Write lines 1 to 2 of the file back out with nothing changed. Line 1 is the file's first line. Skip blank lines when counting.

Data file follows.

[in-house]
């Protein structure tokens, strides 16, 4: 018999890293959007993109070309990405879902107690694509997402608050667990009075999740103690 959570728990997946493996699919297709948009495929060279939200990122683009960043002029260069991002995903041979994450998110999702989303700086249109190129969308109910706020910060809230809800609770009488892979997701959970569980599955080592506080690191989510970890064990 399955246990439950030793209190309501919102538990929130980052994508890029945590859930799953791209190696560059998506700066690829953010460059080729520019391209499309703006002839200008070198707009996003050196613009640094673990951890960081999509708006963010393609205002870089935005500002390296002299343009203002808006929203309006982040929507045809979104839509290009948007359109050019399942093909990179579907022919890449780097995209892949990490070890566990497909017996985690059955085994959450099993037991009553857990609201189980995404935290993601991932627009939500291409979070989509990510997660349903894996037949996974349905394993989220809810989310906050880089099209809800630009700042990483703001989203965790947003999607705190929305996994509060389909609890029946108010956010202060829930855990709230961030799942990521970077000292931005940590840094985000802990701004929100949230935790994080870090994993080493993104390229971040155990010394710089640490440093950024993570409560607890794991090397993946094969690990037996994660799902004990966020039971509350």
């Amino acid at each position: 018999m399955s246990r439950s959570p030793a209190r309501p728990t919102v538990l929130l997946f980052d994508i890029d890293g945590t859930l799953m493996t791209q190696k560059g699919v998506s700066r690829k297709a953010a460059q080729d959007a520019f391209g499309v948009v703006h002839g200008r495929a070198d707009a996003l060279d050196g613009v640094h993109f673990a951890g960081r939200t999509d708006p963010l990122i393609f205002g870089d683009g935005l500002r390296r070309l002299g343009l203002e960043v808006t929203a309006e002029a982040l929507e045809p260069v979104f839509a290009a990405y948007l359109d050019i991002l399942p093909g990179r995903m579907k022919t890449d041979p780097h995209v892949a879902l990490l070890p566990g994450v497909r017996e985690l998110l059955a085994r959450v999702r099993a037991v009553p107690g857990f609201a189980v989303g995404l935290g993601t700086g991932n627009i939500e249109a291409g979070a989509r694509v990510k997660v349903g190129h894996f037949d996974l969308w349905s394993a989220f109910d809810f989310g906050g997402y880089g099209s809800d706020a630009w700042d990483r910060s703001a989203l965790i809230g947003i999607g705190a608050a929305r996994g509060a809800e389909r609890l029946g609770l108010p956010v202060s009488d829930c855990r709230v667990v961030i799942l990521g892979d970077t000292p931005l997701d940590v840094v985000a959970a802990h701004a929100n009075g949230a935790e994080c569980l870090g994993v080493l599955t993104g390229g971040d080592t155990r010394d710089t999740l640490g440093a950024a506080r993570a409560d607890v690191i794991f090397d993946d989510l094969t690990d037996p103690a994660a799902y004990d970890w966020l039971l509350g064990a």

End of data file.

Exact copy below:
[in-house]
């Protein structure tokens, strides 16, 4: 018999890293959007993109070309990405879902107690694509997402608050667990009075999740103690 959570728990997946493996699919297709948009495929060279939200990122683009960043002029260069991002995903041979994450998110999702989303700086249109190129969308109910706020910060809230809800609770009488892979997701959970569980599955080592506080690191989510970890064990 399955246990439950030793209190309501919102538990929130980052994508890029945590859930799953791209190696560059998506700066690829953010460059080729520019391209499309703006002839200008070198707009996003050196613009640094673990951890960081999509708006963010393609205002870089935005500002390296002299343009203002808006929203309006982040929507045809979104839509290009948007359109050019399942093909990179579907022919890449780097995209892949990490070890566990497909017996985690059955085994959450099993037991009553857990609201189980995404935290993601991932627009939500291409979070989509990510997660349903894996037949996974349905394993989220809810989310906050880089099209809800630009700042990483703001989203965790947003999607705190929305996994509060389909609890029946108010956010202060829930855990709230961030799942990521970077000292931005940590840094985000802990701004929100949230935790994080870090994993080493993104390229971040155990010394710089640490440093950024993570409560607890794991090397993946094969690990037996994660799902004990966020039971509350």